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We examined whether the movement involved in a pointing gesture, depicted using point-light displays, is sufficient to cue attention in typically developing children (TD) and children with autism spectrum disorder (ASD) (aged 8-11 years). Using a Posner-type paradigm, a centrally located display indicated the location of a forthcoming target on 80% of trials and the opposite location on 20% of trials. TD children, but not children with ASD, were faster to identify a validly cued target than an invalidly cued target. A scrambled version of the point-light pointing gesture, retaining individual dot speed and direction of movement but not the configuration, produced no validity effect in either group. A video of a pointing gesture produced validity effects in both groups.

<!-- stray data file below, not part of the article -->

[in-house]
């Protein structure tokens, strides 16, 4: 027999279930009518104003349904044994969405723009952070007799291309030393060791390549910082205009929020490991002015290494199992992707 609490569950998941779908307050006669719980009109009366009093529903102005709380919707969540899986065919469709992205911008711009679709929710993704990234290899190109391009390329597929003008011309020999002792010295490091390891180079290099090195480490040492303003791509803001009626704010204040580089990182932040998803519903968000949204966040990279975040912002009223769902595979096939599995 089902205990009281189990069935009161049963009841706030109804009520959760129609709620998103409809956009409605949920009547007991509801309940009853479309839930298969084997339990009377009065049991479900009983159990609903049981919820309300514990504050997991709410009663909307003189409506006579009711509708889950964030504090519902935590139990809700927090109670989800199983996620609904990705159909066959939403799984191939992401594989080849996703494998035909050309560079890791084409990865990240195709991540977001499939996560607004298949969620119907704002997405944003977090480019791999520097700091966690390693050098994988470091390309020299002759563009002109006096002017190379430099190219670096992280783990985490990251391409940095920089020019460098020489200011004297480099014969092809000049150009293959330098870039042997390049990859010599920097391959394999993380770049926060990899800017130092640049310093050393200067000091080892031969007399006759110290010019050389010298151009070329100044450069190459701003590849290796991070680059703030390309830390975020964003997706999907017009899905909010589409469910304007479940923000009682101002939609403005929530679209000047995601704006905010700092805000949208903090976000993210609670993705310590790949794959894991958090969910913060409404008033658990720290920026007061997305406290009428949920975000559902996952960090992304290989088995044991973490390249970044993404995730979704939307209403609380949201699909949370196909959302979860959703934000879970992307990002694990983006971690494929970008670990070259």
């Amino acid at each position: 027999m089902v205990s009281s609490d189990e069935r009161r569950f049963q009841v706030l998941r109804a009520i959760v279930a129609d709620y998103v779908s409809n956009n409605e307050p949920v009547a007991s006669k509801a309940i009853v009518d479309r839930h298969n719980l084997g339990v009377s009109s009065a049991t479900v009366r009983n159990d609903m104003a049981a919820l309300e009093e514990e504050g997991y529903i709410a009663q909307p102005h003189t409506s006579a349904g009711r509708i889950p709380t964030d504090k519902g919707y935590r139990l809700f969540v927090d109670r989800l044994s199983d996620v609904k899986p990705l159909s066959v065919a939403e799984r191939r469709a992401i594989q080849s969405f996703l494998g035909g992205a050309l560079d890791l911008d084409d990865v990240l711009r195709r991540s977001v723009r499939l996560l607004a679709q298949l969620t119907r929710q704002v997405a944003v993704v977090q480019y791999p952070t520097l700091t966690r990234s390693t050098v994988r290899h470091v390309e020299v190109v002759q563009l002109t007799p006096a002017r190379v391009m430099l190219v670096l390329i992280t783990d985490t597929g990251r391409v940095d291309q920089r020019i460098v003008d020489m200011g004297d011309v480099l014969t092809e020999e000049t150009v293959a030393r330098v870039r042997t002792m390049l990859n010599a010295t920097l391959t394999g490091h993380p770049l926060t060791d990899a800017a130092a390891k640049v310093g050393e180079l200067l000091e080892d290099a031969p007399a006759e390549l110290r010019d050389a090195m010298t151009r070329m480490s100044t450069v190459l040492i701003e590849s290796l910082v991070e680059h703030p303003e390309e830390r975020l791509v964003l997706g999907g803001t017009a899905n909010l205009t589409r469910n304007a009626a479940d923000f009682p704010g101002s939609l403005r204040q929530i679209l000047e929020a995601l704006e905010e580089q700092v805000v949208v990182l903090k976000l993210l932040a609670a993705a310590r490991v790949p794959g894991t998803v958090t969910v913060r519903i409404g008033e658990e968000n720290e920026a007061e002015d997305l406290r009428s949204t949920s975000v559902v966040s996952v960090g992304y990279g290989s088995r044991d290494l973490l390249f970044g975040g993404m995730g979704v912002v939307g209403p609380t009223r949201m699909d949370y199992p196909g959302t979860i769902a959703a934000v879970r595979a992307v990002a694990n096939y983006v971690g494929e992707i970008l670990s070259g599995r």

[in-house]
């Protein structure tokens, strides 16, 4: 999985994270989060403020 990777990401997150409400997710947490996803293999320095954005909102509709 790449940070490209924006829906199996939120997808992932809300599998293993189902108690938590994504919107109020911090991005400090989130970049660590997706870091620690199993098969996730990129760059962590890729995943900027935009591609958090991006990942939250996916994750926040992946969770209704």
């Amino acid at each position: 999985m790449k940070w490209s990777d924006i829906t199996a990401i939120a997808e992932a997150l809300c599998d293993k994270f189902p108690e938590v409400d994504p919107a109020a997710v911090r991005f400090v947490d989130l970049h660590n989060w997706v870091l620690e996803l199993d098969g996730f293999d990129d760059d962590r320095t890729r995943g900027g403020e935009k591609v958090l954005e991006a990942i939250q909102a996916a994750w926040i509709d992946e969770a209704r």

Original publication




Journal article


J Autism Dev Disord

Publication Date





1437 - 1446


Attention, Child, Child Development, Child Development Disorders, Pervasive, Cues, Fingers, Hand, Humans, Motor Activity, Neuropsychological Tests, Psychomotor Performance, Social Perception, Space Perception